“The No-Nonsense Guide to Islam” is a small paperback, and a quick read, with only nine short chapters. Basic tenets and practices of Islam, as well as unique terms and historical lineage, are discussed along with contemporary issues such as “Orientalism,” an Islamic state, Islamic Law or Sharia, and Sufi reformations. Although the book lacked artistic presentation, and was more like a textbook, reciting fact after fact, with little panache, it did give enough information to warrant the book’s reading. The book serves well as a reference for specifics about traditions and spiritual authorities in Islam, as well as providing a strong narrative on Prophet Muhammad’s life, and the “Rightly Guided Caliphs” after his death. The book has a lot of historical names, dates, and places, although they are woven through pretty bland text.
A chapter on “Civilization and Learning” said that the needs of Islamic practices fueled academic study. For instance, one needs to know how to tell geographical directions to be able to pray facing Mecca, and one also needs math to know how to calculate inheritance shares, as required in the Qur’an. And the beginning of the fasting month of Ramadan was calculated through the moon and astronomy. A famous bookseller, ibn al-Nadim, in 987, published a catalogue of the books in his store. It included thousands of entries, including the book title and author, as well as detailed information about the authors. His selections included “holy scriptures of Muslims, Jews, Christians,” as well as “religious doctrines of the Hindus, Buddhists, and Chinese…” He also offered books on non-monotheistic traditions, science, math, history, law, philosophy, fables, rituals, sexual manuals, etc.
Another chapter entitled “Islam and the West” makes the connection between European Colonialist conquests and the negative stereotypes prevalent in the West about Islam. The Colonialists attempted to destroy the intellectual works of Islam, they outlawed Islamic medicine, they called Islamic science “superstition,” they wrote “scholarly” papers filled with racism about Muslim civilizations, and when they finally left the regions, the Colonialists left puppet regimes that the people often had to overthrow thereafter to obtain power. Thus explaining some of the negative history that exists between “the West” and Islam. Edward Said’s book, “Orientalism,” published in 1978, popularized the phrase “Orientalism,” meaning a “Western style for dominating, restructuring, and having authority over the Orient.” The book talks about varied types of negative stereotyping and racism, or “Orientalism,” aimed at the Islamic world from the West, from Hollywood movies such as “Arabian Nights,” and “Jewel of the Nile,” to writers and thinkers such as Voltaire, Pascal and Karl Marx, to painters such as Delacroix, to the demonization of the Arab and Muslim community after the atrocities of September 11, 2001 in America.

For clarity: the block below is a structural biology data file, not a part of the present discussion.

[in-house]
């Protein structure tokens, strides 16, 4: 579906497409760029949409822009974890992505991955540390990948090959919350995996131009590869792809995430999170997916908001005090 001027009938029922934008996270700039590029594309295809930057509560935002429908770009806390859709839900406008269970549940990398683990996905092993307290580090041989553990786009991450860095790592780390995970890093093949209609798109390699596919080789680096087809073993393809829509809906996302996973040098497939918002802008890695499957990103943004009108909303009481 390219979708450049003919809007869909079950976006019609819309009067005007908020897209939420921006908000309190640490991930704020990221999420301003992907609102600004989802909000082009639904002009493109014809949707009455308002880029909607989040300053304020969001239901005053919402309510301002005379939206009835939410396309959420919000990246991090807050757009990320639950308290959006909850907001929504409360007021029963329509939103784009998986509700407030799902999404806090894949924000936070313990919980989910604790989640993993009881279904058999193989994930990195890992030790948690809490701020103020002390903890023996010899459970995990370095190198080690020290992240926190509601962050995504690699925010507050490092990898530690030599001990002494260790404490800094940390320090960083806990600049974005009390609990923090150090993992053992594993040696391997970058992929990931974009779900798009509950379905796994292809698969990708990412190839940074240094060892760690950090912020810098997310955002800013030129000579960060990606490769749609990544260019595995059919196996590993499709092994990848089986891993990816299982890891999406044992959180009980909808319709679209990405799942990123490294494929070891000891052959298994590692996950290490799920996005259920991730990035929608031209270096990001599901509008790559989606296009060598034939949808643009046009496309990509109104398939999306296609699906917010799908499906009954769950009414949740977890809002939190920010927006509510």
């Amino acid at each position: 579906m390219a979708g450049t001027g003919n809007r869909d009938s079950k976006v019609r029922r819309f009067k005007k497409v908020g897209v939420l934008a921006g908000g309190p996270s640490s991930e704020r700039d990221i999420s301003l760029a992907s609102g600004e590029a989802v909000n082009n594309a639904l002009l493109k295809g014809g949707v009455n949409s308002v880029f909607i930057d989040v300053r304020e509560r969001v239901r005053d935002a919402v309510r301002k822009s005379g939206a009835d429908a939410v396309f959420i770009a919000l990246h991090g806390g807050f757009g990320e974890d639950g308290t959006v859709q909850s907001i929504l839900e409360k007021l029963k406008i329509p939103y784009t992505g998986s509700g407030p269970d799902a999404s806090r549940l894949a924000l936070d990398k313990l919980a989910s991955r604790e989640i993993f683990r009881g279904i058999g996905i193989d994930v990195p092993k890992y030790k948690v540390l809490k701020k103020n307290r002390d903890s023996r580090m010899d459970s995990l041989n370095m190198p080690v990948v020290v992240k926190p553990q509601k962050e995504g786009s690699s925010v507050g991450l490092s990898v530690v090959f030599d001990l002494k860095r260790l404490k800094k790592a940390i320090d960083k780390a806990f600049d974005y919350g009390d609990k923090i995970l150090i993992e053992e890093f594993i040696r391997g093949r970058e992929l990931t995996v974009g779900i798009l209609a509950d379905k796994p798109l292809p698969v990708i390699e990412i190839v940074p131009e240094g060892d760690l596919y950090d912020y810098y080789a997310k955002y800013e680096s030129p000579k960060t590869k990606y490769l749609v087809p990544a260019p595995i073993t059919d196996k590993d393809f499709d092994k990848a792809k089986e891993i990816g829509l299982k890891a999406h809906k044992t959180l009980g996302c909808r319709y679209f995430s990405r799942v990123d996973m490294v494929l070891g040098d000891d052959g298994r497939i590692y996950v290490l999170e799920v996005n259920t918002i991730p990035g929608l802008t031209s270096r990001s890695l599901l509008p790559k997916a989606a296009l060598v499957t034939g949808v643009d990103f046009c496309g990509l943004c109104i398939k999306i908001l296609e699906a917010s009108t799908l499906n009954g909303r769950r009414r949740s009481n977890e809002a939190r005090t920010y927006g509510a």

The “Contemporary Issues” chapter has some loaded wording, that shows the authors clearly dislike fundamentalist Islamic leanings, calling fundamentalism “concocted, modern dogma,” as well as “fabricated dogma.” While claiming “Contemporary Islam, it has to be said, is not one thing,” the authors try to ascertain a type of modern Islam to be more “truthful” than another, which is awkward, and makes one feel like there is a glossing over, an effort to create an image of “moderate Islam” as the “true” Islam, in this book, that I do not think is necessarily helpful. But in this chapter, the authors present interesting arguments against literal interpretations of 8th century Islamic law, which includes punishments like cutting off hands of a thief. The authors say that law should only be given “in a society where there is no need for anyone to steal…” And they argue women’s rights, such as property and inheritance rights, are included in the Qur’an, and that historical evidence shows women could ask for compensation and obtain a divorce on the grounds of sexual satisfaction and male failure to perform, in the “classical era of Muslim civilization.”
I would recommend the book for an interesting afternoon read. I did not leave with any profound revelations, or incredibly unique information, but I learned some things, and it is a good reference book to keep around.